Their risk philosophy is completely different. They focus primarily on start-ups/early-stage and want to find the next Apple, eBay, or Uber. They expect a goodly proportion of their investments to fail and expire worthless. But they are looking for breakthrough, discontinuous growth and the small fraction of investments that achieve it pay for all the failures — and much more. In short, they seek out and fund exploration.
The Unfolding Situation & My Prediction
As the VC capital pools mushroom in size, there is a mismatch taking shape between the start-up funding opportunities and the magnitude of capital that the VCs need to deploy. And they need to deploy it, or else the limited partners will crucify them because VCs can’t generate returns on undeployed capital contributions. And some successful start-ups don’t even need the capital. I was on the board of the Skoll Foundation for 14 years and remember Jeff Skoll, eBay’s first President and Skoll Foundation Chair, telling me that when he got the Benchmark check — the first $2 million of the eventual $6.7 million — he put it in his desk drawer. He didn’t need the capital. He just needed the Benchmark cachet. And for bestowing that cachet on eBay, Benchmark made a 750-times return.
I think that west coast capital is going to increasingly see that the biggest and best uses for its innovation capital are in innovations within S&P 500 firms. Because of their market positions and go-to-market capabilities, S&P 500 firms have some of the biggest opportunities to invest in innovation. West coast capital is going to figure out how to invest within S&P 500 companies in AI, gene editing, fintech, etc. They will invest in a specific project (think funding the creation of the Boeing 797) with a preset buyout by the host at a specific price when it achieves a prescribed set of benchmarks.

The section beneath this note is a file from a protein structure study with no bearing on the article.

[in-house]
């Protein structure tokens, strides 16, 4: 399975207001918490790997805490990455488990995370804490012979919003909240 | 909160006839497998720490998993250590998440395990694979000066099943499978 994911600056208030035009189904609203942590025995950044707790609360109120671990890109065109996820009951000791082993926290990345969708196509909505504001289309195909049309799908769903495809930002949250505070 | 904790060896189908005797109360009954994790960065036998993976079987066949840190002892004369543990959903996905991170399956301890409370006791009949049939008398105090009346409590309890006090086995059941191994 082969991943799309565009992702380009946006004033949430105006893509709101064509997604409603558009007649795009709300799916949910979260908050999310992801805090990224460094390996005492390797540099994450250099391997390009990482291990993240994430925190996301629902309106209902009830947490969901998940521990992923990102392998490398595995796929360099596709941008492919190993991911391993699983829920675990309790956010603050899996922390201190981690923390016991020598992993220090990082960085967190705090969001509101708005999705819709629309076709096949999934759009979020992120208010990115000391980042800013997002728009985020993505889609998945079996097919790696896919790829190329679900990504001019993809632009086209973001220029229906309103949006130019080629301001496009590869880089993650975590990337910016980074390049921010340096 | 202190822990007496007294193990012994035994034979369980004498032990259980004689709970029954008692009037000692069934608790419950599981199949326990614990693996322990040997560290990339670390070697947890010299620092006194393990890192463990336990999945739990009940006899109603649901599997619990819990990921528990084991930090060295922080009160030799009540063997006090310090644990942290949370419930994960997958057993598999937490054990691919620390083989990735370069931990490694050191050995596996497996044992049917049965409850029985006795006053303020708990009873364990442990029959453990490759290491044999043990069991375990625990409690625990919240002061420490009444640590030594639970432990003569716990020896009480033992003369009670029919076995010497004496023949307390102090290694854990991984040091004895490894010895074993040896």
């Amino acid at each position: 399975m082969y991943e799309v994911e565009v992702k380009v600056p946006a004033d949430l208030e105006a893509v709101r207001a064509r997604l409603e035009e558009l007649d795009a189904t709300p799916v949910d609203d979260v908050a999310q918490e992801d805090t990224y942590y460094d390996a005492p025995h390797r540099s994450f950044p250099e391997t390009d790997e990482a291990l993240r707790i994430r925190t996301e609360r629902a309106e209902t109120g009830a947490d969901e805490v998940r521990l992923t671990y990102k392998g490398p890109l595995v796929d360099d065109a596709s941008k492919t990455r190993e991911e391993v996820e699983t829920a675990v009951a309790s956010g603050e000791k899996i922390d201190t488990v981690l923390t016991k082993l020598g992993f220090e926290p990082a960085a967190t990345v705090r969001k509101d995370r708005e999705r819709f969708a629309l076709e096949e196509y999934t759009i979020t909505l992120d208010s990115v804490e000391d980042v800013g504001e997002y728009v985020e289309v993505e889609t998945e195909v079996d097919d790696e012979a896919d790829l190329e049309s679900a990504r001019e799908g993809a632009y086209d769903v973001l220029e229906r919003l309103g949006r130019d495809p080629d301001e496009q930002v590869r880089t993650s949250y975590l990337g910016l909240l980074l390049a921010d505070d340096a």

There is a clear arbitrage opportunity. There is a price that enables both west coast capital and east coast capital investors to earn returns that are attractive to each. West coast capital takes the innovation risk and earns (on average) a high return, while east coast capital earns a decent return without taking any innovation risk. The latter is like acquiring a successful company for a premium price — something that east coast capitalis almost always happily supports. The activities are lined up with the right capital — exploration for west coast capital and exploitation for east coast capital.
Remember that all good projects can be financed. Never accept that yours can’t be financed because you have exclusively east coast capital investors, which is almost certainly the situation you face if you are in a big company. The thing to remember is that if you don’t figure out how to get your good project financed, a west coast capital-financed venture will do what you already knew was a good idea and potentially destroy you — as fintech, medtech, edtech, etc. are doing. There are plenty of historical stories of how this happens — think Xerox or Kodak.
The insurgents often don’t have better ideas or capabilities. They just have capital that is suited for their innovation. Great strategy is problem-solving. Your problem is not that you don’t have a worthy innovation. Your problem is that you currently have the wrong kind of capital. Figure out how to fix that problem. Your future may well depend on it.